While the U.S. has been tied up in Iraq, China is modernizing its military and its air defenses are now nearly impenetrable to all but the newest of American fighters, the senior U.S. military official in Japan said.
Lt. Gen. Bruce Wright, commander of the roughly 50,000 U.S. forces in Japan, Washington's biggest ally in Asia, said in an interview with The Associated Press this week that the Iraq war is reducing the availability of U.S. troops and equipment to meet other contingencies.
It's also eating funds that could go toward replacing or upgrading planes that are being pushed to their operational limits, he said.
China, meanwhile, is rapidly filling the skies with newer, Russian-made Sukhoi Su-27 "Flankers" and Su-30s, along with the domestically built J-10, a state-of-the-art fighter that Beijing just rolled out in January.
China has also improved its ballistic missile defenses and its ability to take the fight into space - as it proved in January by shooting down an old weather satellite at an orbital height similar to that used by the U.S. military.
Wright stressed he is "positive" about the current efforts to increase diplomatic and political engagement with Beijing. But he said the Chinese military buildup is disconcerting.
China says spending for its People's Liberation Army, the world's largest standing army with 2.3 million members, grew 17.8 percent this year to nearly $45 billion.
The Pentagon estimates China's actual defense spending may be much higher, because the official budget does not include money for high-priced weapons systems and some other items.
In the U.S., the Senate is wrapping up debate on a $672 billion defense policy bill that would authorize more than a half trillion dollars in annual defense spending and $150 billion for the wars in Iraq and Afghanistan.
"Are we in trouble? It depends on the scenario," Wright said Thursday. "But you have to be concerned about the small number of our forces and the age of our forces."
Wright noted the Air Force's fleet is older than ever before.
The average age of the F-15 fighters, for example, is about 24 years, while that of the KC-135 Stratotanker, a mid-air refueling plane that is a key element in the Air Force's ability to conduct long-range missions, is 46 years.
Wright, who was at this air base on Japan's southern island of Okinawa to meet with local commanding officers, said the improvement in Chinese air defenses has made China's airspace "difficult if not impossible" to penetrate with the kind of U.S. fighters - F-15s and F-16s - now deployed in Japan.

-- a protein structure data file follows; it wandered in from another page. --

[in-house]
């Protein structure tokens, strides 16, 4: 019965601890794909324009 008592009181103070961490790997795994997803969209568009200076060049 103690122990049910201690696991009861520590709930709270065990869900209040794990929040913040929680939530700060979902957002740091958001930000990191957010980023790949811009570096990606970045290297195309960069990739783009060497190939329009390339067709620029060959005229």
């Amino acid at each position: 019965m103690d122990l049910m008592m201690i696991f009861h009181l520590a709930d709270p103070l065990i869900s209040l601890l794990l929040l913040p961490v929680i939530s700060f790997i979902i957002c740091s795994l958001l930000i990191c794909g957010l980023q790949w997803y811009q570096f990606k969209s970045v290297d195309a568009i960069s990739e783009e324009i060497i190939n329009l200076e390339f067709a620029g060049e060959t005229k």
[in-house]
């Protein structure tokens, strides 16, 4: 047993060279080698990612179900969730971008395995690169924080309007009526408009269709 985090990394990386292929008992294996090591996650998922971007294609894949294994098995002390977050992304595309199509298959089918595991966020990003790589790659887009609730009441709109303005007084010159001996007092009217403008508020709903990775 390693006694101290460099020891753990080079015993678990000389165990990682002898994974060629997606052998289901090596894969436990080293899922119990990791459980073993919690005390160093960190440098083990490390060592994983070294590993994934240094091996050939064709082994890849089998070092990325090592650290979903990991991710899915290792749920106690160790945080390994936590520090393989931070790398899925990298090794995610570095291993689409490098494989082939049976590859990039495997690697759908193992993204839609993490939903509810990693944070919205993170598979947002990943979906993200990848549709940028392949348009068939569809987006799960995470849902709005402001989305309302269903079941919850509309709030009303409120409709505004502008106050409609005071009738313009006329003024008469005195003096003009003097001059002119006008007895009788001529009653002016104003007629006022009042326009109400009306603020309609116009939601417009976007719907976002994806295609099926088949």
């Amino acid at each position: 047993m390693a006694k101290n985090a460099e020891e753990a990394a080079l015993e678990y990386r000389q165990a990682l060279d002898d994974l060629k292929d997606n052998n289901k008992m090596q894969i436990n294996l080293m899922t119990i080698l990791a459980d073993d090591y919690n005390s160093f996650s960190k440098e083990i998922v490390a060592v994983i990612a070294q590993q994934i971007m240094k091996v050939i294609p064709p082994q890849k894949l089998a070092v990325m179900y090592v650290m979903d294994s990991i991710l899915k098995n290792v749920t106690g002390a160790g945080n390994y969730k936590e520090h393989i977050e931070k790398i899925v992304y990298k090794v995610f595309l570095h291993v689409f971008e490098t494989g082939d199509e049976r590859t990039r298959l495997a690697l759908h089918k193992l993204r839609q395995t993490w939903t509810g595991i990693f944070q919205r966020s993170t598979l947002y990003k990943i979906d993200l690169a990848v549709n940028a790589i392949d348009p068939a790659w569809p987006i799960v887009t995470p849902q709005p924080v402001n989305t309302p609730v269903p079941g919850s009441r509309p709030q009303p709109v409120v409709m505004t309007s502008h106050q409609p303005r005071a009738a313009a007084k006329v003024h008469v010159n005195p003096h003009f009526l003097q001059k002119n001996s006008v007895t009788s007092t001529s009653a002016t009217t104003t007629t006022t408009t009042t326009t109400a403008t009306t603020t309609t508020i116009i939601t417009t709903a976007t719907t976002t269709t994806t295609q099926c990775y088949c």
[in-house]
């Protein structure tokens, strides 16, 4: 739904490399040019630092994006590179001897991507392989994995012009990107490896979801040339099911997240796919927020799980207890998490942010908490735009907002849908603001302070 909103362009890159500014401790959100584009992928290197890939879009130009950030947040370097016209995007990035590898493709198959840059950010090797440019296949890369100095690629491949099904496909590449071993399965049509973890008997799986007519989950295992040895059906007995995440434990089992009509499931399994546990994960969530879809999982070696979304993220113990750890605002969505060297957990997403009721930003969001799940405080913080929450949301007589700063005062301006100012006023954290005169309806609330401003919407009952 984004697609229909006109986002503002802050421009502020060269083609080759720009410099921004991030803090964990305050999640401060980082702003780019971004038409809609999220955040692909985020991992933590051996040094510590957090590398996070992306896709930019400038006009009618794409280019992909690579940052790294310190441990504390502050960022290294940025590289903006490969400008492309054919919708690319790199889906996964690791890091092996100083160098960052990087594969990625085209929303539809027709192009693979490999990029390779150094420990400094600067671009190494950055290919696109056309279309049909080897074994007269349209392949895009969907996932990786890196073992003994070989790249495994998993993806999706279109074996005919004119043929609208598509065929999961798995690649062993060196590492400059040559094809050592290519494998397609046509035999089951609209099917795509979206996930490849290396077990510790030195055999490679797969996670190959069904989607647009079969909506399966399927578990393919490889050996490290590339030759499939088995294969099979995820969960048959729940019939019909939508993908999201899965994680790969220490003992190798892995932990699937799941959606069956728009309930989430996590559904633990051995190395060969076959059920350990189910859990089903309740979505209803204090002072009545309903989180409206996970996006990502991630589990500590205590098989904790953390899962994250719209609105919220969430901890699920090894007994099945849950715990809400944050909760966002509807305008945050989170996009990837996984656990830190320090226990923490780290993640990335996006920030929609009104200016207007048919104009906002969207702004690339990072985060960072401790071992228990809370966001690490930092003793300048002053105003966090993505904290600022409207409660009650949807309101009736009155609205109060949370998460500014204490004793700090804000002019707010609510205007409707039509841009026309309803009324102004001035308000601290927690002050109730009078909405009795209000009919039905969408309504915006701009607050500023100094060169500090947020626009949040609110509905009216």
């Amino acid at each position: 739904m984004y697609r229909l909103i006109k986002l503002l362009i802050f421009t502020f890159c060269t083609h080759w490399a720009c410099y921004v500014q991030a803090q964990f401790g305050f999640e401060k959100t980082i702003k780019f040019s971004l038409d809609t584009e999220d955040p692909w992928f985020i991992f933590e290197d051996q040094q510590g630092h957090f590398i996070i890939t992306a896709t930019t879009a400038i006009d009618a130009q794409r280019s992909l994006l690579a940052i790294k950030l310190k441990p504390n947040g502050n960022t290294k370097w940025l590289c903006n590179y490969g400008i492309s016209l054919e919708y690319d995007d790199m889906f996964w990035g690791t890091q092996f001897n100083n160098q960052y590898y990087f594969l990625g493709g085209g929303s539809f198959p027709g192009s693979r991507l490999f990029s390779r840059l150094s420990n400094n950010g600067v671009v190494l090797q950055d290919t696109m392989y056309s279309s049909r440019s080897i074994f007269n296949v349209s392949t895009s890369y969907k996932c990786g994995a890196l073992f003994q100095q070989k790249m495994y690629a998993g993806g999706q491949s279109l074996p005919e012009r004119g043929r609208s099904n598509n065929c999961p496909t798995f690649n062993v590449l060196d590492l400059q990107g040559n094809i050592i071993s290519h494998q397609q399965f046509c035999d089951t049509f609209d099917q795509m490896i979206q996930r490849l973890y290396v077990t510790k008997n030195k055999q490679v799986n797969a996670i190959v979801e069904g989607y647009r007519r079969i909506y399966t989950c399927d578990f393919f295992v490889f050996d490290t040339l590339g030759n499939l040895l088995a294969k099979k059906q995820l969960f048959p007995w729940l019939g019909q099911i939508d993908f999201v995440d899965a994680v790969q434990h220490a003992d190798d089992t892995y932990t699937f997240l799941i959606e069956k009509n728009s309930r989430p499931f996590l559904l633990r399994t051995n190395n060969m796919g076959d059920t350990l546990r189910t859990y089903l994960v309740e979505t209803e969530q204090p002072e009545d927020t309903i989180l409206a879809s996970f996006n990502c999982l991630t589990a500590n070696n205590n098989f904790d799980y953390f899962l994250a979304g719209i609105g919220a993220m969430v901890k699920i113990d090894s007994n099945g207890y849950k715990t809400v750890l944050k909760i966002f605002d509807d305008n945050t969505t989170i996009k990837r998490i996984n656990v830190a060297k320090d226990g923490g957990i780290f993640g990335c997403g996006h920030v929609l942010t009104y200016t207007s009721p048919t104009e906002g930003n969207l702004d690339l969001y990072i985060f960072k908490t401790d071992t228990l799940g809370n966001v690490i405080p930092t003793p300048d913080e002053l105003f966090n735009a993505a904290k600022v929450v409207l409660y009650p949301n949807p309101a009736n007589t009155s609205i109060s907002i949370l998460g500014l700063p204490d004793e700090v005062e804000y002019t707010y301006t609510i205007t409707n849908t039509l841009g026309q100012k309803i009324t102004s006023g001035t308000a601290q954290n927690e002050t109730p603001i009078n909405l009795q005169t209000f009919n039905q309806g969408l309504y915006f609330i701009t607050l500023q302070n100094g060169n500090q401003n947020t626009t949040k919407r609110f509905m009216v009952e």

Doing so would require the F-22 or the Joint Strike Fighter, which both have stealth capabilities. The Air Force sent a dozen F-22s to Japan earlier this year, but only for a temporary deployment. It has no plans to bring more here permanently.
The Joint Strike Fighter, or F-35, is not yet combat-ready.
"Our planes are much older than the planes they would be matched against," Wright said. "For the first time in history, we are seeing another nation, in this case China, with newer fighters than we have. We know that they continue to invest at a level that is unprecedented. We need to be watchful of Chinese military capabilities."
He said the demands of supporting ground troops in Iraq has pushed the Air Force to draw on its fighters from virtually anywhere they can be found. Two U.S. F-16 fighter squadrons from the northern Japan base of Misawa are currently rotating in and out of Iraq.
"The question is how much more are they going to need," he said. "They are already pulling them out of Misawa, so where else are they going to come from?"
Wright noted Beijing is also at an advantage because it is not now at war, and can thus devote more of its resources to building up new capabilities.
"China is not engaged in a tough ground war in southwest Asia so they have the freedom to maneuver to modernize forces that are not current," he said.
Air Force officials have sent up alarms recently regarding funding.
Although the Army and Marines are increasing their troop levels by 92,000, the Air Force had announced plans to cut its costs by reducing 40,000 personnel. That plan had to be scaled back, however, because of the need for support for the larger number of ground troops.
In May, Air Force Secretary Michael Wynne said drastic action was needed.
"I'm concerned for the future," he said. "We're simply not funded to maintain and do everything that everyone wants us to do."
Wright, who is also commander of the 5th Air Force, which is based just outside of Tokyo, said the crunch is being felt in the Pacific.
"It's not just boots on the ground that's fighting the war right now," he said. "There's a funding top line for the Department of Defense, and the Air Force needs more of it."